Carbohydrates ingested before exercise will be used as a fuel by the body, instead of stored fat. Carbs, for someone trying to lose weight, are only of value after exertion is well under way (in a diluted liquid form for endurance events), and after exercise is over. After exercise one should accompany the 30 grams of protein with 60 to 90 grams of carbohydrates. If you cannot get them from a meal soon enough, then a glass of orange juice has about 30 grams of carbs and a banana about as much, so blending them with your protein will pretty much cover that base. Those on a weight loss program generally need to reduce their overall carb intake and increase their protein intake. Most people are unaware that carbohydrates are the most fattening substance we eat, more so than even fat. In fact a low fat diet will only convince the body that there is a famine, and it will conserve body fat making it even more difficult to burn it off. By giving the body good fats (i.e.: Essential Fatty Acids), such as flax seed oil, extra virgin olive oil, or fish, we can convince it to use stored fat as fuel.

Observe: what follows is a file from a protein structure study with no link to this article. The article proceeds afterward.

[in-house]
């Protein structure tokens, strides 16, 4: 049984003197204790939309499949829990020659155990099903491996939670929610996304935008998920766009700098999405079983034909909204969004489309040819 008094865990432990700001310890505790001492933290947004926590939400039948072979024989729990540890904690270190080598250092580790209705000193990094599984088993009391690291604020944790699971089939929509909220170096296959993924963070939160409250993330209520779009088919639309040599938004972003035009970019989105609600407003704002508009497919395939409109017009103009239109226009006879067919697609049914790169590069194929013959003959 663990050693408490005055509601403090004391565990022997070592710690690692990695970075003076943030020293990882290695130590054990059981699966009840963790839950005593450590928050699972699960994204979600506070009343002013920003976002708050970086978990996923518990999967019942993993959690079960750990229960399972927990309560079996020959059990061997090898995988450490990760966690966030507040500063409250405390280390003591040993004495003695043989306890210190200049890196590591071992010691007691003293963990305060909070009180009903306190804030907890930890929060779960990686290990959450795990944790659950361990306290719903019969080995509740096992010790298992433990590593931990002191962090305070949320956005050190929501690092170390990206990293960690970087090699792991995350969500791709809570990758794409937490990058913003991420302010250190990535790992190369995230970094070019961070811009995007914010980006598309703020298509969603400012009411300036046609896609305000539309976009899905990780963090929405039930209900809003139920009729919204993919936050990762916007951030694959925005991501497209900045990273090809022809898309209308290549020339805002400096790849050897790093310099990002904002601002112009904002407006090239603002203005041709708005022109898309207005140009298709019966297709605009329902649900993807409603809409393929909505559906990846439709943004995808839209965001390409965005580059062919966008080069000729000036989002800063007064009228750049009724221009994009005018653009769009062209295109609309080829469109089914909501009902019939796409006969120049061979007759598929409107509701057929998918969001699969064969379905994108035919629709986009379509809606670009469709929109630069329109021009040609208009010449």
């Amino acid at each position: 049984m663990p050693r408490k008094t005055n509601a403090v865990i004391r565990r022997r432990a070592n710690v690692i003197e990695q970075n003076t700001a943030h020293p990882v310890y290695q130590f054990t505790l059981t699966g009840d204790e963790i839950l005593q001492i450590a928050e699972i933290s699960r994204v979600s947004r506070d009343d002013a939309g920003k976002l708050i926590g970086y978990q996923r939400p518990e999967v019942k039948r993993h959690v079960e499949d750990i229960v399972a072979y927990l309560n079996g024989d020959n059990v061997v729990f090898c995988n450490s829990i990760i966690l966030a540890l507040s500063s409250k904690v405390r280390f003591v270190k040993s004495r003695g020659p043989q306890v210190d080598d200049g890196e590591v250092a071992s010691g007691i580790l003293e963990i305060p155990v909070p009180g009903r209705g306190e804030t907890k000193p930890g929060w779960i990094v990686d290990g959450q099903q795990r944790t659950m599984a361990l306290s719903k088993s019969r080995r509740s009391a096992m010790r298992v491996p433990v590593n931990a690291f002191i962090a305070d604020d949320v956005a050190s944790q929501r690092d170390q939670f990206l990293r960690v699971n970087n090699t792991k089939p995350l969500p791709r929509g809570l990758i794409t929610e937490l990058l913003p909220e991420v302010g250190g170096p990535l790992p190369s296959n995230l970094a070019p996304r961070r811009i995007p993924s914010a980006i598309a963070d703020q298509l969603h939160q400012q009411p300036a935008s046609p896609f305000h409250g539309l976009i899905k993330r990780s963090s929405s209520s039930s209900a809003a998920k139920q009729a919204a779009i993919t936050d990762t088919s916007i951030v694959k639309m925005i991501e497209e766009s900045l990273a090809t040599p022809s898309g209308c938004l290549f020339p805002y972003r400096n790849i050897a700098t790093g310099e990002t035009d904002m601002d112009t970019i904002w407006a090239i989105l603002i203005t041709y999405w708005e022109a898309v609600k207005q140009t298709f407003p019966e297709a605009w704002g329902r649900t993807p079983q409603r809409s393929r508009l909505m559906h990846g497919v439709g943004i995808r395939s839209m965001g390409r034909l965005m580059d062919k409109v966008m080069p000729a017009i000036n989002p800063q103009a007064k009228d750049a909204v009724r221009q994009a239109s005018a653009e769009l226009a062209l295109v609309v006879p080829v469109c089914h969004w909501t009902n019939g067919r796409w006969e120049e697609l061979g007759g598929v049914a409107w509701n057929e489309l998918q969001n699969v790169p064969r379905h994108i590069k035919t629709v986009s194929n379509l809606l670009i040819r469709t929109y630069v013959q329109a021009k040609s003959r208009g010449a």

It is common now for most people using a protein shake (with or without carbs) to add a tablespoon of flax seed oil to each shake. This slows the transit time of the protein through the digestive system, allowing for better assimilation. Fat also slows the insulin release caused by simple carbs (the reason why it is good to put butter on your baked potato), making them less fattening. Since the predigested protein powders tend to move through the system too fast (in contrast to meat which is too slow), this process of slowing the passage down will ensure the bioavailability of the amino acids, for a longer period of time. This enhances muscle repair and rebuilding, and just simply helps you feel satisfied longer if you are counting on the shake as a meal replacement. Flax seed oil, as a member of the Omega 3 family of fatty acids, also helps protect against cancer, heart disease and diabetes.